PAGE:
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As an older female angler, a wading staff is a great safety tool when walking the river or wading.
A simple but effective way to attach a wading staff to my belt is with a ‘zinger.’ That’s a retractable cord that zings back into place when I let go of the wading staff. Alternatives include using a magnetic net holder, keeping the collapsible wading staff in a hoster, or simply use a cord with a carabiner or d ring at each end.
As with all things fly fishing, opinions will differ. Here’s my recommended setup using a zinger and I’ll also discuss the other options so you can try it out yourself.
Attaching Your Wading Staff with a Zinger
My preferred option is using a gear keeper wading staff retractor, often called a zinger.
The zinger is attached to my wading belt at my left hip (I hold the fly rod in my right hand.)
When walking or wading, the zinger cord extends up to three feet (one meter), allowing free movement of the pole.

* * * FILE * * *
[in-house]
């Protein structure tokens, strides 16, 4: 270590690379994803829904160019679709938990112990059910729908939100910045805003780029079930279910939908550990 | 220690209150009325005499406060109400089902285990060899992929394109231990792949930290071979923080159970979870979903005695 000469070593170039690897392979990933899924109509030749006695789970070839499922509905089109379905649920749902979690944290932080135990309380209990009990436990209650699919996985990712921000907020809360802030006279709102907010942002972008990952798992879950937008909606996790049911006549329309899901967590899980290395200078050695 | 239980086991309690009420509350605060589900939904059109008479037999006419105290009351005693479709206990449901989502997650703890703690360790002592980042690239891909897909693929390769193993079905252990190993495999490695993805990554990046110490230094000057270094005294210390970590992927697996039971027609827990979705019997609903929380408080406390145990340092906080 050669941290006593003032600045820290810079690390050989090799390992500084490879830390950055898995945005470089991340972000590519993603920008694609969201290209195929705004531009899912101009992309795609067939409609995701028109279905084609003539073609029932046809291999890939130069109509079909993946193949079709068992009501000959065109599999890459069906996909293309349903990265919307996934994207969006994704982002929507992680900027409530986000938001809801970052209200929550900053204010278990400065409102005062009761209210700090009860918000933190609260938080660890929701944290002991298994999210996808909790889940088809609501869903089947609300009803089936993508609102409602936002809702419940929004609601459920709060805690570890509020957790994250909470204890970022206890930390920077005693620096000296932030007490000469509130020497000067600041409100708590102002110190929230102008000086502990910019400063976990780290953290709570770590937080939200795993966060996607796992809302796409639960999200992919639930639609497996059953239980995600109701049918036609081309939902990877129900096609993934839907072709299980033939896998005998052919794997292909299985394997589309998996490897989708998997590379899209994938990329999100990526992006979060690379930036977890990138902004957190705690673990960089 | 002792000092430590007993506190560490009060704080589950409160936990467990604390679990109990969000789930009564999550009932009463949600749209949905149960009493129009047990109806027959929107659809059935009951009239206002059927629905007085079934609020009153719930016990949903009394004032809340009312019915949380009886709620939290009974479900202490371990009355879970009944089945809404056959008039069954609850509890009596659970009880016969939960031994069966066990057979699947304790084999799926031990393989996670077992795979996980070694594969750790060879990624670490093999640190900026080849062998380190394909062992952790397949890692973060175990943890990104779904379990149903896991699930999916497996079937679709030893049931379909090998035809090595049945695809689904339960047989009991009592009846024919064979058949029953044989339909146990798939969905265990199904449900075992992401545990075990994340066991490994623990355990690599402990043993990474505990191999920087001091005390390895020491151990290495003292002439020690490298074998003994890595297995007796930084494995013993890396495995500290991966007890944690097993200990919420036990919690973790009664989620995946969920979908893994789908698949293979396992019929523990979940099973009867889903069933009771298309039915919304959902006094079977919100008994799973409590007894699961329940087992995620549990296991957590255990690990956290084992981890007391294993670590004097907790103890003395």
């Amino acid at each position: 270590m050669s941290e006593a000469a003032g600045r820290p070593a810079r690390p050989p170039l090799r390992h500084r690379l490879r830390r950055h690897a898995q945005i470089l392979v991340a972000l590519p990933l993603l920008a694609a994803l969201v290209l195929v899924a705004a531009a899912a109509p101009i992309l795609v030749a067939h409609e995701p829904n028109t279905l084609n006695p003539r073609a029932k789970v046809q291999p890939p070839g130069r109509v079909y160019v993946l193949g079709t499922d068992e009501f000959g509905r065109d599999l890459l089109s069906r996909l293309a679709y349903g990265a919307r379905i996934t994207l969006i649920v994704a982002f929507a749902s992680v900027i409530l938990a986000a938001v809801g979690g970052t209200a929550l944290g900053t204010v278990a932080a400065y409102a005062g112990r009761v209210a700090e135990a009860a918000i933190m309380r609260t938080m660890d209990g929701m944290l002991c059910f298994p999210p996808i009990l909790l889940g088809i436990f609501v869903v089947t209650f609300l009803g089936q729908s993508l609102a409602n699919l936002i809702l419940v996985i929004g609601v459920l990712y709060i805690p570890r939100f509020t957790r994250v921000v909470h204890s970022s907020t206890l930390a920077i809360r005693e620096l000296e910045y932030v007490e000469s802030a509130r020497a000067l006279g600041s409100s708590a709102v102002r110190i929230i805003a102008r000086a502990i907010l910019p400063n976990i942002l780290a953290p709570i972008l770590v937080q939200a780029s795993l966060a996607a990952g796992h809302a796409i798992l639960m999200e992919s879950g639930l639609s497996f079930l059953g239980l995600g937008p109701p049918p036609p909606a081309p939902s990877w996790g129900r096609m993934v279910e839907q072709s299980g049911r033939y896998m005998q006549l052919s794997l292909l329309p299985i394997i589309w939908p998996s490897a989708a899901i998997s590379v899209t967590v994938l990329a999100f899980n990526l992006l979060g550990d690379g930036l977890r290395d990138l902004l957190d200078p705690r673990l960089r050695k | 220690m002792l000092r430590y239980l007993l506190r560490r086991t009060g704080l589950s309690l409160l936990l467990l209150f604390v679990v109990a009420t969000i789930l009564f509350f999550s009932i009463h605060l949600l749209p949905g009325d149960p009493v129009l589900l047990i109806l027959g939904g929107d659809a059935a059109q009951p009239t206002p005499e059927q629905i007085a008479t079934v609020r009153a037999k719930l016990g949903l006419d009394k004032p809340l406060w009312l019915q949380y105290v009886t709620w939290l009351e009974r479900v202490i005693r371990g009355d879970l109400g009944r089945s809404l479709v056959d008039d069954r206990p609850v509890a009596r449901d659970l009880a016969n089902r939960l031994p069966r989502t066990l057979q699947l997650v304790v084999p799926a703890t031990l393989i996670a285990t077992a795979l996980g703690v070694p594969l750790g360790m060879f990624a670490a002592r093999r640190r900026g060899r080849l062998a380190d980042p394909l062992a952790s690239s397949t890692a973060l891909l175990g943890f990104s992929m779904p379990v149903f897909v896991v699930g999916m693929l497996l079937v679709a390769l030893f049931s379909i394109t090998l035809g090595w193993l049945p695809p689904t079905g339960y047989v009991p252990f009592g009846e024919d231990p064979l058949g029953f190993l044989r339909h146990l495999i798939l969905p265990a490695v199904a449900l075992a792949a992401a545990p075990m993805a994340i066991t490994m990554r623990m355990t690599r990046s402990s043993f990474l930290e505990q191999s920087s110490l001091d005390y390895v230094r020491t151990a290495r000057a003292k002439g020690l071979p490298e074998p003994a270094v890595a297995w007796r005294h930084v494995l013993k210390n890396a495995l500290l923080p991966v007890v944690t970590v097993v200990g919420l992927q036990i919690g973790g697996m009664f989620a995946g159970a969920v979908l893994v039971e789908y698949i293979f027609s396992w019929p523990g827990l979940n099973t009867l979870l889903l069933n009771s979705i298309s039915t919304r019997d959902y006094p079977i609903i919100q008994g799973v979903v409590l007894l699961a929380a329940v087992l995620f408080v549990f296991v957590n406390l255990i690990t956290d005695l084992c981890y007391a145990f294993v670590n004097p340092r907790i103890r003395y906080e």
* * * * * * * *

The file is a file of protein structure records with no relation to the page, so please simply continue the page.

When I drop the pole to cast, the handle of the staff hangs within 4″ (10cm) on my left hip, meaning I can effortlessly reconnect with the handle.
This makes the zinger a great option at an affordable price.
I’ve written an complete guide on choosing a wading staff vs trekking pole here.
Attaching wading staff with a paracord or coiled lanyard
Another option is to simply attach the wading staff to your wading belt, vest or wrist using an 18-24″ length of paracord tied to the nylon wrist strap.
The disadvantage is that it won’t be as handy to your body for easy retrieval.
That’s where a coiled lanyard like this one may be more convenient. Other alternatives include a piece of elastic cord or bungee cord.
Some anglers toss the pole over their shoulder while casting. I haven’t tried this because I find the zinger works perfectly for me, as the handle of the wading stick is always by my hip.
Attach wading staff with a magnetic net release
Just as you attach your net to your wading west with a net magnet or a coiled lanyard carabiner, you can attach the staff’s handle to your wader belt or fishing vest.
I have tested this less popular option but found the magnet system trickier to manage.
Reconnecting the magnets isn’t always easy in strong river currents, and I’m often unsure where my pole is when I need it.
But that’s only my experience, and you may find it works for you, especially if you use the wading pole less often.